Have You Heard?

Feeling better again today, but still pretty drowsy, I scanned a batch of 22 unsorted random black and white negatives, and tested my memory in an attempt to date and locate them. I think the images were all produced in 1983.

Derrick & Louisa 1983001

It was probably Jessica who made this picture of Louisa and me in our house in Gracedale Road. The ginger jar on the shelf above my shoulder was one of the spoils from our mudlarking.82388e8f3ec42ef598b97c6e7ae6e37a The large gilt-framed painting above Louisa’s head is ‘Have You Heard’, by Mary Evelina Kindon, which was exhibited at the Royal Academy in 1905. Sadly, I no longer had room to hang it when I returned to London, so Michael arranged for its sale at a Bonhams auction in 2009.

Becky & Louisa 1983 001Becky & Louisa 1983 002

It was only this morning that Becky was amusing us with a description of how she would work on the pc at Commonside Trust, whilst simultaneously cradling a teenage client’s infant. The next two shots, as she plays cards whilst nursing Louisa, demonstrate how she perfected the skill.

Matthew through magnifying glassMagnifying glass

Having peered through a magnifying glass all that time ago, Matthew was to give Jackie and me one each for Christmas a couple of years ago.


Sam is engaged in one of his favourite pastimes.

Landscape 1

Landscape 2

These landscapes were probably taken in Surrey on a visit to Polesden Lacey.

Polesden Lacey

Polesden Lacey is an Edwardian house and estate. Located on the North Downs at Great Bookham, near Dorking, Surrey, it is owned and managed by the National Trust and is one of the Trust’s most popular properties. This photograph suggests to me that it was here that Sam lost his soldier. Jessica, Michael, Sam, Louisa, and I travelled quite regularly down the A3 from Gracedale Road to this garden.


Michael, inspired by these visits soon became a life member of the National Trust.

Louisa 1983 002Louisa 1983 04

Here are two of Louisa concentrating on her food in Gracedale Road.

Jessica, Louisa & Sam 1983

Jessica, Louisa, and Sam enjoy a game of ball at the home of Aunt Elspeth in Rugby.

Jessica, Louisa & Sam 1983 002

Jessica’s late. loved, cousin Anthony tends his mother’s garden in the background.


The daffodils suggest this must have been around Louisa’s first birthday.


Finally, can anyone identify this grasping plant?

This evening we dined on Jackie’s superb liver casserole, mashed potato and swede, and crisp carrots, broccoli, and green beans. I drank more of the cabernet sauvignon opened four or five days ago. It was still drinkable. Ian and Jackie drank Hoegaarden, and Becky rose.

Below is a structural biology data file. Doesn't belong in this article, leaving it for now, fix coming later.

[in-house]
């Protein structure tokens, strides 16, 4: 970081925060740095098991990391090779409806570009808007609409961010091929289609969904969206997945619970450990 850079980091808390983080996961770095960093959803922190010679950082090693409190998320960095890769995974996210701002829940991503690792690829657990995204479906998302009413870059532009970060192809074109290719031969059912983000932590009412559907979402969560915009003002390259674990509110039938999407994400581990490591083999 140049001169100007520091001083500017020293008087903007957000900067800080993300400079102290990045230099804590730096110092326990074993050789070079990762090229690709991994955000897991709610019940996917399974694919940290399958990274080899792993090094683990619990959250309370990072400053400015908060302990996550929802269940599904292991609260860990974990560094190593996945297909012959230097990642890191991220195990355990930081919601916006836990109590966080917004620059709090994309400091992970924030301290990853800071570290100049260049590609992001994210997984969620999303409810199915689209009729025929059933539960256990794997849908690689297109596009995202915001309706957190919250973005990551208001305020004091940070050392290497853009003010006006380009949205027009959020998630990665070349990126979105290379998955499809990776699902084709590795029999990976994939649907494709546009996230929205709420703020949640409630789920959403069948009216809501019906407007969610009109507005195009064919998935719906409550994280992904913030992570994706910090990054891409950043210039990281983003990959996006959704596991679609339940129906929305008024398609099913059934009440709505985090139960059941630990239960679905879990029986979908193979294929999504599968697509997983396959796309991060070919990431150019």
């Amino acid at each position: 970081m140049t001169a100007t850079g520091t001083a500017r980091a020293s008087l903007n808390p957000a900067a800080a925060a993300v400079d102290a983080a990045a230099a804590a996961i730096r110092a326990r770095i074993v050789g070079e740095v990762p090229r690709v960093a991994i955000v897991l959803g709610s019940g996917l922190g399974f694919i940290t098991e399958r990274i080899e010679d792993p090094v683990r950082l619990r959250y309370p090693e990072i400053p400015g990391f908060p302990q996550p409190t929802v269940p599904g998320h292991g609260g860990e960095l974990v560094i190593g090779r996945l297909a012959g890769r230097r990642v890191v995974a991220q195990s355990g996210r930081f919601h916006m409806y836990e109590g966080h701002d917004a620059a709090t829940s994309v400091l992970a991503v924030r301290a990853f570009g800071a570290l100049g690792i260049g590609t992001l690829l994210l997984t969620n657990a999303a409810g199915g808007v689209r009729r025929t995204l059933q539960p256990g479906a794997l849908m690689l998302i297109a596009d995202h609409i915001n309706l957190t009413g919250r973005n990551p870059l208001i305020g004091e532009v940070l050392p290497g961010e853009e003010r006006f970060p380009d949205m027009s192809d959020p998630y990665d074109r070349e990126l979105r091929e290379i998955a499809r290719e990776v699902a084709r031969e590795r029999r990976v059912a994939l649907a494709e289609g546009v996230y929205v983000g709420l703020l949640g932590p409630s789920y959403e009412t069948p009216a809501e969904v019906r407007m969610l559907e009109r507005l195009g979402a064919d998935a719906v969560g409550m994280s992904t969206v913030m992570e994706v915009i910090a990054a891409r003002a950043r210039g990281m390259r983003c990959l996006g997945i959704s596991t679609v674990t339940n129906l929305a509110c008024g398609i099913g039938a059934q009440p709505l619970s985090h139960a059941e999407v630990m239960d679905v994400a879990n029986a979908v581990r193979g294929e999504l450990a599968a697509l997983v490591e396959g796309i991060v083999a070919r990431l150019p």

I began the day with a brief amble down the lane.


In the bed beyond the kitchen window, the frilly pink poppies have multiplied.

Rose - white rambler

On our back drive, a pennant of white ramblers is now strung from stump to stump down the avenue of dead trees along the Northern side.


Hallmark Builders have finished their work on the entrance to The Spinney, revealing that the purpose of the wall is to contain a letterbox.

While Jackie continued in the garden, Sheila knitted duck puppets.

Sheila knitting 2The Shoebox Appeal, originating in 1992, operates a system of donating gifts, often hand-crafted to needy people in Eastern Europe and in Africa. Sheila contributes with her knitting. When our friend was struggling to thread her wool through the eye of a sewing needle, I was rash enough to mention that I had, as a child, habitually performed this task for my grandmother, I got the job of doing it for Sheila. It took me some time.


If we harvested all the potatoes that emerge among the flower beds, no doubt germinated from composted peelings, we would put the greengrocers out of business. Those that haven’t already succumbed to the supermarkets, that is. Jackie brought in one of the plants, to give our guest a preview of what she was having for dinner.

Salt marshesYoung woman walkingMother, child, dog

This very warm afternoon Jackie took us for a drive along the coast road. From Milford on Sea, where we did a little shopping, We proceeded to Keyhaven, continued along the inviting-looking salt marshes, from which a bridge crosses to Hurst Spit, along the top of which a young woman, her fair hair blowing in the wind, strode purposefully. Visible through the railings of the firm wooden bridge, a mother and child sheltered, with their dog on the sun-warmed shingle. It is to be hoped that enough of the rapidly melting ice-cream found its way into the little boy’s mouth before it welded the tissue wrapped around it to the cone.

Clifftop, crumbled gardens

At Barton on Sea I walked round the side of Sails Coffee Shop and looked out over the air-space that had once carried the ends of gardens in the terrace of which it forms part. Close by is the Beachcomber cafe where Sheila drank a cappuccino and Jackie a diet Coke. Jackie’s excuse for indulging in a slice of rainbow cake was that ‘it had to be seen to be believed’.Rainbow cake

She couldn’t eat it all, so, out of the goodness of my heart, I forced down a couple of colours.

Woman feeding starling

Before that, a young woman offered one of the marauding starlings a slice of cucumber. Had she asked, I could have offered the opinion that, judging by the squirming creatures our parent starlings had carried to the chicks in our roofs, these birds are carnivores. Whether or not that is true this one eschewed the cucumber. Like the ‘Five Little Men in a Flying Saucer’, on a visit to Earth, it took a little look at it, ‘didn’t like the sight of it, and quickly flew away’.

This evening we dined on flavoursome smoked cod, Jackie’s piquant cauliflower cheese, mashed potato, and crisp carrots and green beans, followed by lemon cheesecake from the Co-op. I finished the merlot, Jackie drank Hoegaarden, and Sheila quaffed lemonade.